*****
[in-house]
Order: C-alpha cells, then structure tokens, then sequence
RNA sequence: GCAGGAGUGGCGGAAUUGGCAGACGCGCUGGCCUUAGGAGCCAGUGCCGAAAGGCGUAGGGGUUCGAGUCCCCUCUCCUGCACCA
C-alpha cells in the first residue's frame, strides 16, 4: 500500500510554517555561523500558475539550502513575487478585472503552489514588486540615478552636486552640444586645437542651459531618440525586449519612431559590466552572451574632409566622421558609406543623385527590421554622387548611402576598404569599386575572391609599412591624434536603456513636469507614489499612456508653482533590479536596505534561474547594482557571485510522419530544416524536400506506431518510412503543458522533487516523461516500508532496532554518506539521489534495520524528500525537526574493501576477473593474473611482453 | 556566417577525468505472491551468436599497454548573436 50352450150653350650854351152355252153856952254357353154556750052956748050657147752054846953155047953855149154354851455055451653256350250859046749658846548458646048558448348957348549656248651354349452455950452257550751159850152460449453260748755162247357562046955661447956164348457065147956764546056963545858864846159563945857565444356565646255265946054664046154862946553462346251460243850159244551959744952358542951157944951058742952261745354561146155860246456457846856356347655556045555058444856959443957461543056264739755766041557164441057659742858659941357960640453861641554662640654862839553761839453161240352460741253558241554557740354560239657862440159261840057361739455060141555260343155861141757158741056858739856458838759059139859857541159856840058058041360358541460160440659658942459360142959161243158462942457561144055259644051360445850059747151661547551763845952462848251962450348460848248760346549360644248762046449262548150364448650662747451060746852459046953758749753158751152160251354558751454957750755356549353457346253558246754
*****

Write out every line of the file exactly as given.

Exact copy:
[in-house]
Order: C-alpha cells, then structure tokens, then sequence
RNA sequence: GCAGGAGUGGCGGAAUUGGCAGACGCGCUGGCCUUAGGAGCCAGUGCCGAAAGGCGUAGGGGUUCGAGUCCCCUCUCCUGCACCA
C-alpha cells in the first residue's frame, strides 16, 4: 500500500510554517555561523500558475539550502513575487478585472503552489514588486540615478552636486552640444586645437542651459531618440525586449519612431559590466552572451574632409566622421558609406543623385527590421554622387548611402576598404569599386575572391609599412591624434536603456513636469507614489499612456508653482533590479536596505534561474547594482557571485510522419530544416524536400506506431518510412503543458522533487516523461516500508532496532554518506539521489534495520524528500525537526574493501576477473593474473611482453 | 556566417577525468505472491551468436599497454548573436 50352450150653350650854351152355252153856952254357353154556750052956748050657147752054846953155047953855149154354851455055451653256350250859046749658846548458646048558448348957348549656248651354349452455950452257550751159850152460449453260748755162247357562046955661447956164348457065147956764546056963545858864846159563945857565444356565646255265946054664046154862946553462346251460243850159244551959744952358542951157944951058742952261745354561146155860246456457846856356347655556045555058444856959443957461543056264739755766041557164441057659742858659941357960640453861641554662640654862839553761839453161240352460741253558241554557740354560239657862440159261840057361739455060141555260343155861141757158741056858739856458838759059139859857541159856840058058041360358541460160440659658942459360142959161243158462942457561144055259644051360445850059747151661547551763845952462848251962450348460848248760346549360644248762046449262548150364448650662747451060746852459046953758749753158751152160251354558751454957750755356549353457346253558246754